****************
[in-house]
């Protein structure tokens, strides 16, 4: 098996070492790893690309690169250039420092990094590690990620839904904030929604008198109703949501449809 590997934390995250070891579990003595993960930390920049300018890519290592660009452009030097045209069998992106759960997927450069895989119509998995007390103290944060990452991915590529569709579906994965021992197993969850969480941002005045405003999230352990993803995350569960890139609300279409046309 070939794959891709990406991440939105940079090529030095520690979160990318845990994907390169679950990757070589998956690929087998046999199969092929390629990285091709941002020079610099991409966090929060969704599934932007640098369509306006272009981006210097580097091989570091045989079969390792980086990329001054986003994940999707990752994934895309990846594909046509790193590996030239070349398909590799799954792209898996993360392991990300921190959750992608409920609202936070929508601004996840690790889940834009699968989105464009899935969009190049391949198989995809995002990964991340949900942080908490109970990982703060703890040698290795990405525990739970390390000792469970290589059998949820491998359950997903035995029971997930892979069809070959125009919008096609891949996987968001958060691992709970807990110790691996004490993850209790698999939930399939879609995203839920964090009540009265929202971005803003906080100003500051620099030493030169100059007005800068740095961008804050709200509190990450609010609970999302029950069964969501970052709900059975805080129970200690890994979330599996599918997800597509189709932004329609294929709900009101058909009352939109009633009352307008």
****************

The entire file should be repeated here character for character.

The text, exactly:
[in-house]
């Protein structure tokens, strides 16, 4: 098996070492790893690309690169250039420092990094590690990620839904904030929604008198109703949501449809 590997934390995250070891579990003595993960930390920049300018890519290592660009452009030097045209069998992106759960997927450069895989119509998995007390103290944060990452991915590529569709579906994965021992197993969850969480941002005045405003999230352990993803995350569960890139609300279409046309 070939794959891709990406991440939105940079090529030095520690979160990318845990994907390169679950990757070589998956690929087998046999199969092929390629990285091709941002020079610099991409966090929060969704599934932007640098369509306006272009981006210097580097091989570091045989079969390792980086990329001054986003994940999707990752994934895309990846594909046509790193590996030239070349398909590799799954792209898996993360392991990300921190959750992608409920609202936070929508601004996840690790889940834009699968989105464009899935969009190049391949198989995809995002990964991340949900942080908490109970990982703060703890040698290795990405525990739970390390000792469970290589059998949820491998359950997903035995029971997930892979069809070959125009919008096609891949996987968001958060691992709970807990110790691996004490993850209790698999939930399939879609995203839920964090009540009265929202971005803003906080100003500051620099030493030169100059007005800068740095961008804050709200509190990450609010609970999302029950069964969501970052709900059975805080129970200690890994979330599996599918997800597509189709932004329609294929709900009101058909009352939109009633009352307008």